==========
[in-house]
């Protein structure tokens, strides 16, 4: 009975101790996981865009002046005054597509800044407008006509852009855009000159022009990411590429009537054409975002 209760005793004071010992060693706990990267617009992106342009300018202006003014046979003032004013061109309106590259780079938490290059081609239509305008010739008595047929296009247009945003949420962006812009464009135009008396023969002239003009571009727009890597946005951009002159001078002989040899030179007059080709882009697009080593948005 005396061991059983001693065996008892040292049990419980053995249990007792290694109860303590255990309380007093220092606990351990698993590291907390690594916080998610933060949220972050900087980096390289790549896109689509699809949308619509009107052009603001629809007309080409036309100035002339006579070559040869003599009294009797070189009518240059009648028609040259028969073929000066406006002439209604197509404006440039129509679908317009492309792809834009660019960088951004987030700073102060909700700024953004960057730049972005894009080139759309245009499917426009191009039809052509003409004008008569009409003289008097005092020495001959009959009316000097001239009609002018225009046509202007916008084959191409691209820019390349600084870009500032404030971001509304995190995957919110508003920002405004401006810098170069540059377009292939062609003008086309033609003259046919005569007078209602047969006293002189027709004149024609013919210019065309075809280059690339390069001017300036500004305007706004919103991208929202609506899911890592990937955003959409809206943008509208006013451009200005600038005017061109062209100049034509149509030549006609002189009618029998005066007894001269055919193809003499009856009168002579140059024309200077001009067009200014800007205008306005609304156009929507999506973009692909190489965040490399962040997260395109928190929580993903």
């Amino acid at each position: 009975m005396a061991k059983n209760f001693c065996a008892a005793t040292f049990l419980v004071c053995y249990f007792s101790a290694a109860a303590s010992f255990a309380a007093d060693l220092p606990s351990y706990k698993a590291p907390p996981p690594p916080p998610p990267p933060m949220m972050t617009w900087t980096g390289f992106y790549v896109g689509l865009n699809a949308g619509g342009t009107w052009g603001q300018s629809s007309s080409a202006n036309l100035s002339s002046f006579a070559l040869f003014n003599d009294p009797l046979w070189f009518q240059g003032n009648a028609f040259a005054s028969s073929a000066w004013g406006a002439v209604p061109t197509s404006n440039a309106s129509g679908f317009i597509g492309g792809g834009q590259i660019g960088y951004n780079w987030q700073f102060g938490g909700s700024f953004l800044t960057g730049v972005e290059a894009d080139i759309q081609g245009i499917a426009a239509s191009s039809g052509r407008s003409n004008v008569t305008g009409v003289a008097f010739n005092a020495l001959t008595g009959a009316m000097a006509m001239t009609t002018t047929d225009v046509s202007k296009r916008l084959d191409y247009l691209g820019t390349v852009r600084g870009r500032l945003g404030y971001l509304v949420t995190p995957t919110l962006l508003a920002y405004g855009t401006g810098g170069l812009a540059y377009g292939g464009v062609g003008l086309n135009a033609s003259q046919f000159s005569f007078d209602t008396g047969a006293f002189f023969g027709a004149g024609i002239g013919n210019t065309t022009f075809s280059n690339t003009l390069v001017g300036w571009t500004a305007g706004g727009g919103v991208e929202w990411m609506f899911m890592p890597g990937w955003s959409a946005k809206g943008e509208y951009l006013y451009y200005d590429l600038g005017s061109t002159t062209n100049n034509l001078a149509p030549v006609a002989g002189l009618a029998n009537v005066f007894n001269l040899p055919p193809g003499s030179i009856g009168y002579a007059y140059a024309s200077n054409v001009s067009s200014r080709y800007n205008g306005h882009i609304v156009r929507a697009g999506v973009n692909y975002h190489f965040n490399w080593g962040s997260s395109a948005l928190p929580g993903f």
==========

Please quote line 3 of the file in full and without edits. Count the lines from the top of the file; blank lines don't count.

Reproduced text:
């Amino acid at each position: 009975m005396a061991k059983n209760f001693c065996a008892a005793t040292f049990l419980v004071c053995y249990f007792s101790a290694a109860a303590s010992f255990a309380a007093d060693l220092p606990s351990y706990k698993a590291p907390p996981p690594p916080p998610p990267p933060m949220m972050t617009w900087t980096g390289f992106y790549v896109g689509l865009n699809a949308g619509g342009t009107w052009g603001q300018s629809s007309s080409a202006n036309l100035s002339s002046f006579a070559l040869f003014n003599d009294p009797l046979w070189f009518q240059g003032n009648a028609f040259a005054s028969s073929a000066w004013g406006a002439v209604p061109t197509s404006n440039a309106s129509g679908f317009i597509g492309g792809g834009q590259i660019g960088y951004n780079w987030q700073f102060g938490g909700s700024f953004l800044t960057g730049v972005e290059a894009d080139i759309q081609g245009i499917a426009a239509s191009s039809g052509r407008s003409n004008v008569t305008g009409v003289a008097f010739n005092a020495l001959t008595g009959a009316m000097a006509m001239t009609t002018t047929d225009v046509s202007k296009r916008l084959d191409y247009l691209g820019t390349v852009r600084g870009r500032l945003g404030y971001l509304v949420t995190p995957t919110l962006l508003a920002y405004g855009t401006g810098g170069l812009a540059y377009g292939g464009v062609g003008l086309n135009a033609s003259q046919f000159s005569f007078d209602t008396g047969a006293f002189f023969g027709a004149g024609i002239g013919n210019t065309t022009f075809s280059n690339t003009l390069v001017g300036w571009t500004a305007g706004g727009g919103v991208e929202w990411m609506f899911m890592p890597g990937w955003s959409a946005k809206g943008e509208y951009l006013y451009y200005d590429l600038g005017s061109t002159t062209n100049n034509l001078a149509p030549v006609a002989g002189l009618a029998n009537v005066f007894n001269l040899p055919p193809g003499s030179i009856g009168y002579a007059y140059a024309s200077n054409v001009s067009s200014r080709y800007n205008g306005h882009i609304v156009r929507a697009g999506v973009n692909y975002h190489f965040n490399w080593g962040s997260s395109a948005l928190p929580g993903f």